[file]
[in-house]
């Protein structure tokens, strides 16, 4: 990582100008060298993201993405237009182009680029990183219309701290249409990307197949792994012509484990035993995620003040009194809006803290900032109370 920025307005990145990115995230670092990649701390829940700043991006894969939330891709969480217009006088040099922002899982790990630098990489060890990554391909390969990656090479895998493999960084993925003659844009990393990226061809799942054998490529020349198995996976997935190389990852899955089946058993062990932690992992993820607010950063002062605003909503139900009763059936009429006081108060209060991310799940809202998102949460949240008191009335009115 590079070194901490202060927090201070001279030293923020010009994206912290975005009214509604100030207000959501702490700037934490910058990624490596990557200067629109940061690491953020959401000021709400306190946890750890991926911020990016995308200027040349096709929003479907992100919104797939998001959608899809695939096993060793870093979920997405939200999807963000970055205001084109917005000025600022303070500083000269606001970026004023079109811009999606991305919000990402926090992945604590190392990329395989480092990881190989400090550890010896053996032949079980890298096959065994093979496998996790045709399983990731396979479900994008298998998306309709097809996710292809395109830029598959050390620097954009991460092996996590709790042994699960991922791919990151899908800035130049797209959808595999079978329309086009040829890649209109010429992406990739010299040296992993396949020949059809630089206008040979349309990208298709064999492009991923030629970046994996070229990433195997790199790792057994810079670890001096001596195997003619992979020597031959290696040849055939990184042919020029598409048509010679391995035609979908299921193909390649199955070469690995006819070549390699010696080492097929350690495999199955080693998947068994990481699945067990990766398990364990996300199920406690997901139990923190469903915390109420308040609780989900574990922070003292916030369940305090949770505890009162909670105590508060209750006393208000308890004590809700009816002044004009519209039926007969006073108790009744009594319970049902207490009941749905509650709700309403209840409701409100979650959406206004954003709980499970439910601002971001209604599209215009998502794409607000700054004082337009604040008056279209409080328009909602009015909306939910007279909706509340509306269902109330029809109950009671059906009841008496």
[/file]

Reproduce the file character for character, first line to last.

[in-house]
């Protein structure tokens, strides 16, 4: 990582100008060298993201993405237009182009680029990183219309701290249409990307197949792994012509484990035993995620003040009194809006803290900032109370 920025307005990145990115995230670092990649701390829940700043991006894969939330891709969480217009006088040099922002899982790990630098990489060890990554391909390969990656090479895998493999960084993925003659844009990393990226061809799942054998490529020349198995996976997935190389990852899955089946058993062990932690992992993820607010950063002062605003909503139900009763059936009429006081108060209060991310799940809202998102949460949240008191009335009115 590079070194901490202060927090201070001279030293923020010009994206912290975005009214509604100030207000959501702490700037934490910058990624490596990557200067629109940061690491953020959401000021709400306190946890750890991926911020990016995308200027040349096709929003479907992100919104797939998001959608899809695939096993060793870093979920997405939200999807963000970055205001084109917005000025600022303070500083000269606001970026004023079109811009999606991305919000990402926090992945604590190392990329395989480092990881190989400090550890010896053996032949079980890298096959065994093979496998996790045709399983990731396979479900994008298998998306309709097809996710292809395109830029598959050390620097954009991460092996996590709790042994699960991922791919990151899908800035130049797209959808595999079978329309086009040829890649209109010429992406990739010299040296992993396949020949059809630089206008040979349309990208298709064999492009991923030629970046994996070229990433195997790199790792057994810079670890001096001596195997003619992979020597031959290696040849055939990184042919020029598409048509010679391995035609979908299921193909390649199955070469690995006819070549390699010696080492097929350690495999199955080693998947068994990481699945067990990766398990364990996300199920406690997901139990923190469903915390109420308040609780989900574990922070003292916030369940305090949770505890009162909670105590508060209750006393208000308890004590809700009816002044004009519209039926007969006073108790009744009594319970049902207490009941749905509650709700309403209840409701409100979650959406206004954003709980499970439910601002971001209604599209215009998502794409607000700054004082337009604040008056279209409080328009909602009015909306939910007279909706509340509306269902109330029809109950009671059906009841008496």